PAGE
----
Modelling collective foraging by means of individual behaviour rules in honey-bees
- Cite this article as:
- de Vries, H. & Biesmeijer, J. Behav Ecol Sociobiol (1998) 44: 109. doi:10.1007/s002650050522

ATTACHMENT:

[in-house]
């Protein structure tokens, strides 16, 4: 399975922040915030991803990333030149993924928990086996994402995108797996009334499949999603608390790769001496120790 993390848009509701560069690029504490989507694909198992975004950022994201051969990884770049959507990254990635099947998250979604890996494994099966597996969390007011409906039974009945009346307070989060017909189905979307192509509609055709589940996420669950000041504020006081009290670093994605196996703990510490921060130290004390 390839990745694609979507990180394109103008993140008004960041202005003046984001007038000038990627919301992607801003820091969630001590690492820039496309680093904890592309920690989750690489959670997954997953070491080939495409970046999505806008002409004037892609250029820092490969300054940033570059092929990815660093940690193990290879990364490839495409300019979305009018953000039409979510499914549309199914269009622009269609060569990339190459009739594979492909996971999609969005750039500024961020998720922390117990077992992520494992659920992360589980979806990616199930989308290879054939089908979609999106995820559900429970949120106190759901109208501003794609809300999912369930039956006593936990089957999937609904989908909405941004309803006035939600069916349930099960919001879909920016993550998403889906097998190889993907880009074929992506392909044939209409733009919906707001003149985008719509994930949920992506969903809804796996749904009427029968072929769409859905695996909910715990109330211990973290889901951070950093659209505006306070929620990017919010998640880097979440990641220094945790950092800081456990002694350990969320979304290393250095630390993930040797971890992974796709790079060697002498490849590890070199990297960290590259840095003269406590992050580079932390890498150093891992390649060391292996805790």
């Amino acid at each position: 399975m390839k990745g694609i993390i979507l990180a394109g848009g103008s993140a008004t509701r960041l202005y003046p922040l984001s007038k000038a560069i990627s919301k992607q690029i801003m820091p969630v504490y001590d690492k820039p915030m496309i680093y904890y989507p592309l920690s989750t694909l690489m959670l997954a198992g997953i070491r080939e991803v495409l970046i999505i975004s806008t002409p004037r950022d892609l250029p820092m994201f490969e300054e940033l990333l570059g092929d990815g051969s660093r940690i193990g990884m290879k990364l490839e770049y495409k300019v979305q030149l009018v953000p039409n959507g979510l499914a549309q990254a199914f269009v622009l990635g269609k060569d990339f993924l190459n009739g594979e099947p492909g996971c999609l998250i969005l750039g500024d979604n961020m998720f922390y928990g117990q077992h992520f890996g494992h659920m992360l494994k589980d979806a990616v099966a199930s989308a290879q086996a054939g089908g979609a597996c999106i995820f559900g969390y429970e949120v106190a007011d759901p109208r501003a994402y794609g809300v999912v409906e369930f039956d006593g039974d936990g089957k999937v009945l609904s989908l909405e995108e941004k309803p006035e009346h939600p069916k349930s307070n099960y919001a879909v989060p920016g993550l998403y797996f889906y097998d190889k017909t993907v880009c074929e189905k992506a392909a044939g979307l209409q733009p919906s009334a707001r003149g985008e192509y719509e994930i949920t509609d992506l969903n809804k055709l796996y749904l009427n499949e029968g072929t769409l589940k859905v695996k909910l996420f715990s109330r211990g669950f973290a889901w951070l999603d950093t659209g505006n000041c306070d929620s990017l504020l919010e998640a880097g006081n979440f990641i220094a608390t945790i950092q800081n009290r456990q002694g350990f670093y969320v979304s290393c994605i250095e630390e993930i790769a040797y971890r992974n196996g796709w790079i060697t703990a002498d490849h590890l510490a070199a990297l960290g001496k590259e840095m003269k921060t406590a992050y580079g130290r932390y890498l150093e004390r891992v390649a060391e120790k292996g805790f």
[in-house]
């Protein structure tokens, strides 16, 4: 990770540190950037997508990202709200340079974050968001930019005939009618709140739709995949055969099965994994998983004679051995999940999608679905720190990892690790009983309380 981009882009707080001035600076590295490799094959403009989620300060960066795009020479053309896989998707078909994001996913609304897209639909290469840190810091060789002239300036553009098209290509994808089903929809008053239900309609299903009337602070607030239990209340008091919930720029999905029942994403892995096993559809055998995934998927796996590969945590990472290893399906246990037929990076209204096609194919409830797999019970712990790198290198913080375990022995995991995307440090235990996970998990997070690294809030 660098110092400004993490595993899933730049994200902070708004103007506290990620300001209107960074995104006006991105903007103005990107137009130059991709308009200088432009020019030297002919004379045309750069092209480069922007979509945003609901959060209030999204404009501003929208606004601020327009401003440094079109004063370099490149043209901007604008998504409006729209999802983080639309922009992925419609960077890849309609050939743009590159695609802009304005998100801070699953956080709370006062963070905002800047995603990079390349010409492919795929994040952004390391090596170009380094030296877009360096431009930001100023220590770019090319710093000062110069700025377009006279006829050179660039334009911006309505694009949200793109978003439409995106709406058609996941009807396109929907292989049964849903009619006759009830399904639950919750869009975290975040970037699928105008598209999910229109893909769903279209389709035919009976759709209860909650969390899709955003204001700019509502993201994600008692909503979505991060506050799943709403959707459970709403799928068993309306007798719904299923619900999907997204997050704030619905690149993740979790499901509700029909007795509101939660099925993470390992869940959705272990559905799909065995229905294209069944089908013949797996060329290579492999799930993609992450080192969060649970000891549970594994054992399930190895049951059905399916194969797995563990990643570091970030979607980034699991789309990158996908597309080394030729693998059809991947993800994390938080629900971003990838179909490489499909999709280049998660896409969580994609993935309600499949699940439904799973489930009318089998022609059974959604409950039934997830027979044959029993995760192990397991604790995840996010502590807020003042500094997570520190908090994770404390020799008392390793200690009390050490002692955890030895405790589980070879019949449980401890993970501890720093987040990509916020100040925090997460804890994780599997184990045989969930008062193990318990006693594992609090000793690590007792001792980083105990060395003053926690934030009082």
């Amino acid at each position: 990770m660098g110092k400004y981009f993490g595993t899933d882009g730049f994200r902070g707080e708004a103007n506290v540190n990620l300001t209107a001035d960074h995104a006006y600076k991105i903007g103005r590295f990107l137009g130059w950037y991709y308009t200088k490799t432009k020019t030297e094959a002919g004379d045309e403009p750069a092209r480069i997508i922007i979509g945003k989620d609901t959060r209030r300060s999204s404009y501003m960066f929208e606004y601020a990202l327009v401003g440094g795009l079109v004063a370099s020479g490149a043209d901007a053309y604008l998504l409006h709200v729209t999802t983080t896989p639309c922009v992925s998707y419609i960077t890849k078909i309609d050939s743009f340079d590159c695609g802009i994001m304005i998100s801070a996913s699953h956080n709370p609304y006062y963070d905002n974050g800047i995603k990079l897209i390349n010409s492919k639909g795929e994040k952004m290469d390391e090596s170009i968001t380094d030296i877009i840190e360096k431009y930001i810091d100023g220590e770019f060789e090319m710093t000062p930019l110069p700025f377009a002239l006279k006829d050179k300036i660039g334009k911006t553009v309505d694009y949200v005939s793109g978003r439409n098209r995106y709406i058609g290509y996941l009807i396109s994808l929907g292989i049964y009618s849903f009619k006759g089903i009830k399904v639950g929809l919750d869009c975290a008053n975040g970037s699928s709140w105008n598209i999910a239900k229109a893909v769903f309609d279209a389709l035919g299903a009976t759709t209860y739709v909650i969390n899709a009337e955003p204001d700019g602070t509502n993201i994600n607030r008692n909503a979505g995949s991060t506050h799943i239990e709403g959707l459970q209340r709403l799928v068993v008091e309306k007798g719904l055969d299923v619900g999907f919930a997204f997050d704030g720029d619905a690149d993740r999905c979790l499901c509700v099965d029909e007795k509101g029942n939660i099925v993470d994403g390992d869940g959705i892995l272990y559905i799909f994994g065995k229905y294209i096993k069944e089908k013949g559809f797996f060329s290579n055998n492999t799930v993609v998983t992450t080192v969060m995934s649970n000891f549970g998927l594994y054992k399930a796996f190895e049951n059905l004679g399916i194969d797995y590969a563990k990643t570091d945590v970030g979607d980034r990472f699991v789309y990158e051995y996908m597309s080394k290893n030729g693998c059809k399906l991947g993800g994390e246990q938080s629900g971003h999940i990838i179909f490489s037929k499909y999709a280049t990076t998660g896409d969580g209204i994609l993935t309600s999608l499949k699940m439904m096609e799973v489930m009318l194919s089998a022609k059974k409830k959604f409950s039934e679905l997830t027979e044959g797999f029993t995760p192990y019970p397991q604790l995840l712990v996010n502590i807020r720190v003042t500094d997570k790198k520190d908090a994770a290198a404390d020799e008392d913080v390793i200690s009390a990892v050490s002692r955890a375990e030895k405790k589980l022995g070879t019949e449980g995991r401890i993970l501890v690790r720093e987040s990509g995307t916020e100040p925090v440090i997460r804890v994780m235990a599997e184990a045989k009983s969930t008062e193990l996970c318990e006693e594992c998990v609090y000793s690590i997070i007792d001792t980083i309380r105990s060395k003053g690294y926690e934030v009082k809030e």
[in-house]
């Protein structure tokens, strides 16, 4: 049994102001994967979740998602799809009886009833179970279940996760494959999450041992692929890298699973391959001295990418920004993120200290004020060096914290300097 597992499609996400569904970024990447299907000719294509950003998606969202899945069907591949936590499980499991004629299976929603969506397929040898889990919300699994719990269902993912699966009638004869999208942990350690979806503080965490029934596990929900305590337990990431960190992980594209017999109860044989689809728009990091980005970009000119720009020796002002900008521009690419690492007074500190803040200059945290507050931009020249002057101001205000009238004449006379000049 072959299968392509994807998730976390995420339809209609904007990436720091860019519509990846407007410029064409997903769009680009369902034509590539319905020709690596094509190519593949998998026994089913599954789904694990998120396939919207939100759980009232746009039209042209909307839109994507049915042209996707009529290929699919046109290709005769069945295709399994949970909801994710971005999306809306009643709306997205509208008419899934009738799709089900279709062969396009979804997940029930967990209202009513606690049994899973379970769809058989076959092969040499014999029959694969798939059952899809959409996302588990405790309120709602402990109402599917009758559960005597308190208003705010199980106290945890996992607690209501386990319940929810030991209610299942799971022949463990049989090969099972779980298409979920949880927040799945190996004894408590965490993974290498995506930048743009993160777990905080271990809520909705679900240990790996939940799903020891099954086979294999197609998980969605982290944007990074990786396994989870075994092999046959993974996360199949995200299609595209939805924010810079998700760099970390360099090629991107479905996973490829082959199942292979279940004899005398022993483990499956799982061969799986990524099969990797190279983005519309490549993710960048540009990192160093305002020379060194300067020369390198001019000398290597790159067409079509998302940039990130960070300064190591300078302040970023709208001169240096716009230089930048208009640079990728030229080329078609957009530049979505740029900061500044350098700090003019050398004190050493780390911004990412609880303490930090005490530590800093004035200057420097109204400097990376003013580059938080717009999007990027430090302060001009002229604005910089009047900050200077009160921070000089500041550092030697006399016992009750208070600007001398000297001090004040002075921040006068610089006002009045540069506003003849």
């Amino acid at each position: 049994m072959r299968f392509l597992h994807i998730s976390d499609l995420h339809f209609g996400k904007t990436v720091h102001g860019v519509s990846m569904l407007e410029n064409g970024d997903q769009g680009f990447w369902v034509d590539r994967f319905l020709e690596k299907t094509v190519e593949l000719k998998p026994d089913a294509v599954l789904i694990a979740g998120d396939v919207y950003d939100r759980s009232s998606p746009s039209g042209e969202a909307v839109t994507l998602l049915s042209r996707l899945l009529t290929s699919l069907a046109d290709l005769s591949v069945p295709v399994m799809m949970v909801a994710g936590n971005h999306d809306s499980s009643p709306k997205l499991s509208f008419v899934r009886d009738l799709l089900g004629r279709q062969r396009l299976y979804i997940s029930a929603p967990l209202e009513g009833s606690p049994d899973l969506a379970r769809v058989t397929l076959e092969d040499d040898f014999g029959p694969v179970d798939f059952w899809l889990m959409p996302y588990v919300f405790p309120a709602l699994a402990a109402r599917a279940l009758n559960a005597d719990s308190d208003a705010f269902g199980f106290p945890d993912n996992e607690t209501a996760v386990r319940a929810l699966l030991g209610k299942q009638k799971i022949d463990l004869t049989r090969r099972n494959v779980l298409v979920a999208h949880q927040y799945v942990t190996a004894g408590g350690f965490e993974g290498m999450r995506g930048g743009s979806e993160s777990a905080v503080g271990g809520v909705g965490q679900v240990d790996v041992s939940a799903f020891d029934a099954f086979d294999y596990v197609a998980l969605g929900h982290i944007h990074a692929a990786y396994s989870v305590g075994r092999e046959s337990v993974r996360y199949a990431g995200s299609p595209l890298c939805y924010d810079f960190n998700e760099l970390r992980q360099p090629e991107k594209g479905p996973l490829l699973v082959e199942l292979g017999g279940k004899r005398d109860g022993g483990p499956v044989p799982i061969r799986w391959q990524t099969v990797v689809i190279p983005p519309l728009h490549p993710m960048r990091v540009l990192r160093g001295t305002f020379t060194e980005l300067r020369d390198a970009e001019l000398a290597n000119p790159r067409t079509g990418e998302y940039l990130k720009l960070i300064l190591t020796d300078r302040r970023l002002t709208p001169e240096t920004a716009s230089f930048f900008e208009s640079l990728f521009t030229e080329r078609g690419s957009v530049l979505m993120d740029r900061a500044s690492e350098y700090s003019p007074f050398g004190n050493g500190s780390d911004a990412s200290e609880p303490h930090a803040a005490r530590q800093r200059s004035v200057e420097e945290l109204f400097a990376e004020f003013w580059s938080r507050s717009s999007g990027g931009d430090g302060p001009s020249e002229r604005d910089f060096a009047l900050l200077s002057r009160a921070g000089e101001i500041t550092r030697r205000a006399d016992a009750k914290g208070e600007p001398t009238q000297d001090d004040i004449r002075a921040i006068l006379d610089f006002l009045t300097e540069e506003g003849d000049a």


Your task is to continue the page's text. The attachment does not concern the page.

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An individual-oriented model is constructed which simulates the collective foraging behaviour of a colony of honey-bees, Apis mellifera. Each bee follows the same set of behavioural rules. Each rule consists of a set of conditions followed by the behavioural act to be performed if the conditions are fulfilled. The set of conditions comprises the state of external information available to the bee (e.g. the dancing of other bees) and internal information variables (like memorised location of a food source and homing motivation). The rules are partly observational (i.e. they capture the observable regularities between the present external information and the individual bee's behaviour), and partly involve hypothesised internal-state variables (e.g. abandoning tendency and homing motivation), because no observable (physiological) aspect has as yet been detected in the bee which correlates with changes in the internal motivation. Our aim is to obtain a set of rules that is necessary and sufficient for the generation of the collective foraging behaviour observed in real bees. We simulated an experiment performed by Seeley et al. in which a colony of honey-bees chooses between two nectar sources of different profitabilities which are switched at intervals. A good fit between observed and simulated collective forager patterns was obtained when the model included rules in which the bees (1) relied on the information acquired from previous flights to a source (e.g. profitability and time of day when the source was found), (2) used positional information obtained by attending recruitment dances and (3) did not abandon a (temporarily) deteriorated source too fast or too slowly. The significance of the following issues is discussed: the role of internal and external information, source profitability, the spatial precision of the dance communication, the ability to search for a source after the source position has been transmitted, the tendency to abandon a deteriorated source, and the concepts of scout, recruit, (un)employed forager, and foraging history.